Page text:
London, above ground

While in London, I take classes at the CAPA International Institute two days a week, on Tuesdays and Thursdays. My favorite part about my classes is that they require a lot of time be spent exploring the city, so we take a lot of field trips. This week one of my classes made a visit to the British Museum, one of the many great, free places to visit in the city. Then, every evening from Mon-Thurs, the other Rice students and I take a class with Rice professors that have been flown over to aid in our research project. And in between all of that, I work half days at my internship from Tuesday through Thursday. So that leaves me with an almost four day weekend, open for traveling and entertainment aplenty.

Today, I spent the day at Southbank, visiting some of the most iconic London landmarks. Though I’ve been in London for sometime now, as of now, I can only visualize the city through a map of the tube. This is apparently the case for most Londoners. You travel through the city all day, getting from place to place, but it’s only after emerging from the underground that you realize where you are. I can remember stops on trains that I take daily, and know what comes after what, but trying to understand the city above ground has proven difficult. This weekend, the train we usually take to get out of Camden Town, the neighborhood I live in, was undergoing repairs, so we were forced to get on one of those red, double-decker busses and see London. Sounds terrible, right?

It took longer than I am use to get from point A to B, but it was great. I finally saw the streets I travel past each day, and got a sense of what the city looks like in sunlight…because the sun was out! I was freaking out for the better part of the day, because it felt sort of warm. That all changed after some time though and it felt frigid again for most of the day, but there were moments I found myself squinting! I know this sounds crazy, but I haven’t seen the sun in most of my days here. I really enjoy the general gloom this city has though, and I realized that I’ve been wearing a lot of black as a result.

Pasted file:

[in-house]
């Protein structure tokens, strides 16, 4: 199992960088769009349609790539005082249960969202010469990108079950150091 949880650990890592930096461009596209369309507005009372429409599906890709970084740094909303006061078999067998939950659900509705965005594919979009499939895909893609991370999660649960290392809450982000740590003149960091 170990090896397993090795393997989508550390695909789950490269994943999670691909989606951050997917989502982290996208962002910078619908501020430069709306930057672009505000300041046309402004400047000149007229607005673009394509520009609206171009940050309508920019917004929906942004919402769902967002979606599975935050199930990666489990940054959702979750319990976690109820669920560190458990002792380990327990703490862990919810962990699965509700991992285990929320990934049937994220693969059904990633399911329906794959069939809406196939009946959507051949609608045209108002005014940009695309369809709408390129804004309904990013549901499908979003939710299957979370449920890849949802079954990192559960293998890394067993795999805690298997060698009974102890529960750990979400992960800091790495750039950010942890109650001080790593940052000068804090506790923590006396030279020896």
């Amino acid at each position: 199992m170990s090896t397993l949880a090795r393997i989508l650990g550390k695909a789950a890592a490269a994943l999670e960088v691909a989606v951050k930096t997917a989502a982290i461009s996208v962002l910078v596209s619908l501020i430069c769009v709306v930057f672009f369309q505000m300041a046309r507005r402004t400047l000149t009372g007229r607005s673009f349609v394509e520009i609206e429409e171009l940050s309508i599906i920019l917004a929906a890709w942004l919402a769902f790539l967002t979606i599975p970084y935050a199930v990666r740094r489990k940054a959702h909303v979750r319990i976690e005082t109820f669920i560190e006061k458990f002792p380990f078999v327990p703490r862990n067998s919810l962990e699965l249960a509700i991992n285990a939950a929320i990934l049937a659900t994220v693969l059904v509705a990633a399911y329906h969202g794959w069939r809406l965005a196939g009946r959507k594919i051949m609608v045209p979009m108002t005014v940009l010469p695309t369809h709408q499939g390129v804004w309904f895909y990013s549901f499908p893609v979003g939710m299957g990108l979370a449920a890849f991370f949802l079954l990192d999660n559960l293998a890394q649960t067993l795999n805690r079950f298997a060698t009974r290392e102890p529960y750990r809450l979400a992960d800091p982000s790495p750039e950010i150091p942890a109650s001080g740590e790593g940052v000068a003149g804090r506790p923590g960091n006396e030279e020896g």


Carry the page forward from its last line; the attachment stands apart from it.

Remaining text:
…am I a real Londoner yet?

So through our walk, we saw Big Ben, Houses of Parliament, The London Eye and much, much more. Southbank is absolutely stunning and might just be one of my favorite parts of the city.



All in all, my favorite part of the day was traveling above ground and seeing how the city connects. Moving from borough to borough, and seeing how different parts of the city meet not only helped me get a better sense of direction, but also helped me feel more a part of the city than I have before.

Then we ended the day in Trafalgar Square, watching the many street performers that take over the area.


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Filed under Hira in the U.K., Western Europe

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